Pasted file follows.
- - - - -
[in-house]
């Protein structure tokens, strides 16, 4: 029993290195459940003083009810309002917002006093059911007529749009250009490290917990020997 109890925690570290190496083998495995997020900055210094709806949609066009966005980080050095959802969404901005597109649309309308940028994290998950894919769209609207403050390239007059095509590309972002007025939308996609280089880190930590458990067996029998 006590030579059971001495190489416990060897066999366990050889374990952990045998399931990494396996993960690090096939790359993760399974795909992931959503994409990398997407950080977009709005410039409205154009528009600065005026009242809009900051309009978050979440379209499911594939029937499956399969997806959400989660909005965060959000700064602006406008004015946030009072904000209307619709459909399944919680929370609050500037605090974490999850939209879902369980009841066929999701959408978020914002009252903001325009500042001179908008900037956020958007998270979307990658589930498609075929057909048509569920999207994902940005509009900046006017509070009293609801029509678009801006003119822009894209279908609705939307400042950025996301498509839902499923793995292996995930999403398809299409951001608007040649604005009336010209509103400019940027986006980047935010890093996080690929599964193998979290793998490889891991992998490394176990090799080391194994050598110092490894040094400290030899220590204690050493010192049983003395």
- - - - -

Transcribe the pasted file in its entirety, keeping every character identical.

[in-house]
């Protein structure tokens, strides 16, 4: 029993290195459940003083009810309002917002006093059911007529749009250009490290917990020997 109890925690570290190496083998495995997020900055210094709806949609066009966005980080050095959802969404901005597109649309309308940028994290998950894919769209609207403050390239007059095509590309972002007025939308996609280089880190930590458990067996029998 006590030579059971001495190489416990060897066999366990050889374990952990045998399931990494396996993960690090096939790359993760399974795909992931959503994409990398997407950080977009709005410039409205154009528009600065005026009242809009900051309009978050979440379209499911594939029937499956399969997806959400989660909005965060959000700064602006406008004015946030009072904000209307619709459909399944919680929370609050500037605090974490999850939209879902369980009841066929999701959408978020914002009252903001325009500042001179908008900037956020958007998270979307990658589930498609075929057909048509569920999207994902940005509009900046006017509070009293609801029509678009801006003119822009894209279908609705939307400042950025996301498509839902499923793995292996995930999403398809299409951001608007040649604005009336010209509103400019940027986006980047935010890093996080690929599964193998979290793998490889891991992998490394176990090799080391194994050598110092490894040094400290030899220590204690050493010192049983003395």